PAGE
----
Great Flood of 1937

Flood of 1997

August 4, 2009 Louisville Flash Flood

May 1-2, 2010 flood

March 2011 Louisville flood

Flash Flooding



  • Flash flooding is the most deadly type of flooding
  • On average, flooding is second only to heat in terms of deadliness
  • It can happen just about anywhere, given enough rain in a short enough period of time
  • Flash flooding can occur at any point during a storm but is most common during and immediately following the heaviest precipitation
  • You do not have to be near the severe part of the storm for flash flooding to be a danger
  • Flash flooding can happen at any time of day or night and at any time of year
Weather Fatalities




Most flood-related deaths and injuries could be avoided if people who come upon areas covered with water followed this simple advice: Turn Around Don't Drown.

The reason that so many people drown during flooding is because few of them realize the incredible power of water. A mere six inches of fast-moving flood water can knock over an adult. It takes only two feet of rushing water to carry away most vehicles. This includes pickups and SUVs.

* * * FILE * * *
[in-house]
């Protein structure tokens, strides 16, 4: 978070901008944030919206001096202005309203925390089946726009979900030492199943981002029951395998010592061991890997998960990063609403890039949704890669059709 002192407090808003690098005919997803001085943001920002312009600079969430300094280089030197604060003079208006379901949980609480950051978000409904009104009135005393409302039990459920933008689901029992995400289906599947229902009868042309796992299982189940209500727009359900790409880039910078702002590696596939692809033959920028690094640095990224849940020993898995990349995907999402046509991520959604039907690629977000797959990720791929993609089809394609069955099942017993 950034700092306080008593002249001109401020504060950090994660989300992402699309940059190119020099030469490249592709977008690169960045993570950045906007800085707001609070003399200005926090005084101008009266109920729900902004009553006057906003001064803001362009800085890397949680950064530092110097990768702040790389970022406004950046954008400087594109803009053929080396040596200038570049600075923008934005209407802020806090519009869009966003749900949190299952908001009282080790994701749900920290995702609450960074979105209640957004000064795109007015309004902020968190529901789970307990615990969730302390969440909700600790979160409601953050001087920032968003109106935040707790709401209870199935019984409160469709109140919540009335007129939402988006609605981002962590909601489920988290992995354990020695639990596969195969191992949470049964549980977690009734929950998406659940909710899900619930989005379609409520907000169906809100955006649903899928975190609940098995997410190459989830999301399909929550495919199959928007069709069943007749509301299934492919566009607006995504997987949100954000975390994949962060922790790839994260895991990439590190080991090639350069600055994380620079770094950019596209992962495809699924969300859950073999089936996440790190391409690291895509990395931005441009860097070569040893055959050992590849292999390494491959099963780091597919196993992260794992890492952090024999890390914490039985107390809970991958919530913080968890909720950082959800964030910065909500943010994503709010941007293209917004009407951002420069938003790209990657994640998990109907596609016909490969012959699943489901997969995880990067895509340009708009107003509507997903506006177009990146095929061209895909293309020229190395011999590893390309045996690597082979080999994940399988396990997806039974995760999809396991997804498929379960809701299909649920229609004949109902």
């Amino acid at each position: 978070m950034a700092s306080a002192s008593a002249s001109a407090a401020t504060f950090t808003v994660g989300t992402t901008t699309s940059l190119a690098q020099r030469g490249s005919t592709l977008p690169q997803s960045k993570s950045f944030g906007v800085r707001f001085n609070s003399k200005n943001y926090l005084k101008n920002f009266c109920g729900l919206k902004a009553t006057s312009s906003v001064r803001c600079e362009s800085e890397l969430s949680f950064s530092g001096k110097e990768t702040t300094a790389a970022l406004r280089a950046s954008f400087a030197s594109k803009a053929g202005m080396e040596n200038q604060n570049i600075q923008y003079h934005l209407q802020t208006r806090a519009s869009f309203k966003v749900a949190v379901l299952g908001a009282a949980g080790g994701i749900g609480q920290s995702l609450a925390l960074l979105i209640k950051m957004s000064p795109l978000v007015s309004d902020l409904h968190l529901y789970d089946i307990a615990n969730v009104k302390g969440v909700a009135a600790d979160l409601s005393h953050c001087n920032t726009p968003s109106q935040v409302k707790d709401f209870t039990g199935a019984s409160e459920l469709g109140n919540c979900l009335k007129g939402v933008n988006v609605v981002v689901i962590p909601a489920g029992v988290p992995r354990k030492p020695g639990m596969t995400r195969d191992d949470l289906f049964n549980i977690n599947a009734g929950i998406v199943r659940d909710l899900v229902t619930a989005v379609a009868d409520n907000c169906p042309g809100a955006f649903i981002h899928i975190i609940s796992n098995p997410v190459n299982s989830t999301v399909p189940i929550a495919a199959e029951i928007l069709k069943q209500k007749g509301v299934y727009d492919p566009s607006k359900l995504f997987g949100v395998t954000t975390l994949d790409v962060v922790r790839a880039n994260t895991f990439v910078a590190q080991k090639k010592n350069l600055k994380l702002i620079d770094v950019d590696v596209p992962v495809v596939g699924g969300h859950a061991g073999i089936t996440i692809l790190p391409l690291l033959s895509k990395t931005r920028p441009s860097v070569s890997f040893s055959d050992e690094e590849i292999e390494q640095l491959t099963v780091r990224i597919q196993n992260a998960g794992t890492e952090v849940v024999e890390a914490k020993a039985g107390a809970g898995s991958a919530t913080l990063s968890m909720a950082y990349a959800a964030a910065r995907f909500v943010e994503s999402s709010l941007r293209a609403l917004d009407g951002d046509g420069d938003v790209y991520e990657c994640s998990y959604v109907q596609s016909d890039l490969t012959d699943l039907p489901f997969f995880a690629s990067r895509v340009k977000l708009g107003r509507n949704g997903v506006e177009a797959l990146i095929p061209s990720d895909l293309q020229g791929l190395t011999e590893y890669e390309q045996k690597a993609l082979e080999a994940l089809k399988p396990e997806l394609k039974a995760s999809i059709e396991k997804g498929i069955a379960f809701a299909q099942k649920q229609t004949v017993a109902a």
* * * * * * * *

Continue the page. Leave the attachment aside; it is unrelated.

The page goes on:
If you come to an area that is covered with water, you will not know the depth of the water or the condition of the ground under the water. This is especially true at night, when your vision is more limited.

Play it smart, play it safe. Whether driving or walking, any time you come to a flooded road, TURN AROUND, DON'T DROWN! 


Follow these safety rules so you don’t end up like this or worse:  
  • Monitor the NOAA Weather Radio, or your favorite news source for vital weather related information.
  • If flooding occurs, get to higher ground. Get out of areas subject to flooding. This includes dips, low spots, canyons, washes etc.
  • Avoid areas already flooded, especially if the water is flowing fast. Do not attempt to cross flowing streams.Turn Around Don't Drown
  • Road beds may be washed out under flood waters. NEVER drive through flooded roadways. Turn Around Don't Drown
  • Do not camp or park your vehicle along streams and washes, particularly during threatening conditions.
  •  Be especially cautious at night when it is harder to recognize flood dangers. is the U.S. government's official web portal to all federal, state and local government web resources and services.